Being located in one of the prime areas of the city is taking a toll on the residential colony of Sanjiva Reddy Nagar. The colony’s footpaths are being encroached upon by tea stalls, food carts, pan shops and religious structures.

“The footpaths are being lost to illegal commercial establishments. This was not the scenario a few years ago,” says K. Hanumanth Rao, vice-president of S.R. Nagar Welfare Association.

A part of the compound wall of the Government Homeopathy clinic near S.R. Nagar Police Station is damaged and the complex is now being used as a garbage dump and public toilet. Construction material is sold on the footpath abutting the compound wall of the clinic and the material is stored in the hospital complex.

S.R. Nagar was developed by the A.P. Housing Board in the sixties and was named after former President of India, Neelam Sanjiva Reddy. The colony is divided into three different parts depending on the plot areas and consists of around 1,000 houses, of which almost 127 are independent houses. Nearly 3,500 families have made S.R. Nagar their home.

The colony boasts of having around five small playgrounds, including a municipal playground with swimming pool, a few parks and many educational institutions, which exist in and around the colony.

Most of the residents of this colony are well educated and this colony is a home to many retired and working government officials.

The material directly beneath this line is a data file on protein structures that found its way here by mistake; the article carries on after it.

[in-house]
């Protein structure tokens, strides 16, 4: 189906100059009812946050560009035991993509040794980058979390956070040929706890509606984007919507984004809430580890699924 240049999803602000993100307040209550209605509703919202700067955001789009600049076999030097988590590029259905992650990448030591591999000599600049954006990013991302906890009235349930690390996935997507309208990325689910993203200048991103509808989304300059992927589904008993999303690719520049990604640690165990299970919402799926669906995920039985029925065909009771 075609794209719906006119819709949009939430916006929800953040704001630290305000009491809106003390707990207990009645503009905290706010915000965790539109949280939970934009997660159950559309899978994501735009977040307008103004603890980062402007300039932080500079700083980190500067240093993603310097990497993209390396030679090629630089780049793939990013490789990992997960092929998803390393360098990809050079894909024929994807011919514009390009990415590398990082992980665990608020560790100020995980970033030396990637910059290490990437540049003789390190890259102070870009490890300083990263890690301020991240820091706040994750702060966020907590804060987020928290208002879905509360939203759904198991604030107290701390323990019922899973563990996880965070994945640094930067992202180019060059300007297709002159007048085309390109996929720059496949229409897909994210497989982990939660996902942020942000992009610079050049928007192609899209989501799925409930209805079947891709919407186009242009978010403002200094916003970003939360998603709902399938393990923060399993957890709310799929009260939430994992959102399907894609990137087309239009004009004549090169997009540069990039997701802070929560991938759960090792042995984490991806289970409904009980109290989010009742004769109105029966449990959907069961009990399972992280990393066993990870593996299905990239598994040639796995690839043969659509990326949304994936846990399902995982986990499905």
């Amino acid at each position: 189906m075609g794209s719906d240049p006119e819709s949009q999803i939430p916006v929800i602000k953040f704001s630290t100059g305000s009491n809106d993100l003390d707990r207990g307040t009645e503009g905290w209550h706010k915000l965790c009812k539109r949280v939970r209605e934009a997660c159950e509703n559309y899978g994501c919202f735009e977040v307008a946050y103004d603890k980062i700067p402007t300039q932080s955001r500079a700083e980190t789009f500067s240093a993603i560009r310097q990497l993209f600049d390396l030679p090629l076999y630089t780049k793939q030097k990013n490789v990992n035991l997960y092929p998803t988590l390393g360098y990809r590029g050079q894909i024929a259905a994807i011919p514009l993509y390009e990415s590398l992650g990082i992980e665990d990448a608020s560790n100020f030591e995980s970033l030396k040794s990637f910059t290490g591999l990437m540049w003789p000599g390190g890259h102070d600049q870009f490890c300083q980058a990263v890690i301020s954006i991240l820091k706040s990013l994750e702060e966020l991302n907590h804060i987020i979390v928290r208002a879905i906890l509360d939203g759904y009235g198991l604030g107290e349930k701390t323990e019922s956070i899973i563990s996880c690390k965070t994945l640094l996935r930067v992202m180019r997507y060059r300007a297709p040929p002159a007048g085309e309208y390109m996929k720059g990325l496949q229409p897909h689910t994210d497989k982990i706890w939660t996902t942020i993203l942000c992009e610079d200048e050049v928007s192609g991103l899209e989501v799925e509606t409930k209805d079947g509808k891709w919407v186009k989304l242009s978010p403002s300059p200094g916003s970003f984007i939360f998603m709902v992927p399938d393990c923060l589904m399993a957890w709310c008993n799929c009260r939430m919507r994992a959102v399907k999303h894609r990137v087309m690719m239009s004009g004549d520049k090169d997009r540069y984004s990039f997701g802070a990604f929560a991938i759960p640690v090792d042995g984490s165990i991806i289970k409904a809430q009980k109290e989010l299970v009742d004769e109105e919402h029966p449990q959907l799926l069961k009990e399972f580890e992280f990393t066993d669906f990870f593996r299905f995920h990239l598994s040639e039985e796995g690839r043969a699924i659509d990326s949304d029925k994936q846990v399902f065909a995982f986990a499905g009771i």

“We used funds available with the welfare association and constructed a reading hall beside a library in the colony. We also constructed a jogging track in the park with our funds,” says J.S. Babu Rao, president of the S.R. Nagar Welfare Association.

Parts of the colony which are either near the main road or the playgrounds face an acute situation. The footpaths in these areas are reduced into public toilets by people as there is only one public toilet in the colony located near S.R. Nagar bus stop on the main road.

Then there is the defacement problem. Replete with training institutes, the area is an educational hub for many students. Given the competition among the institutes, managements try to outsmart each other in promoting their organisations, and as a result, the walls and other public property have been defaced with posters and other paraphernalia.

“As there are many technical training institutes nearby S.R. Nagar, walls in the colony are covered with posters and banners are tied across many streets,” laments K. Hanumanth Rao.

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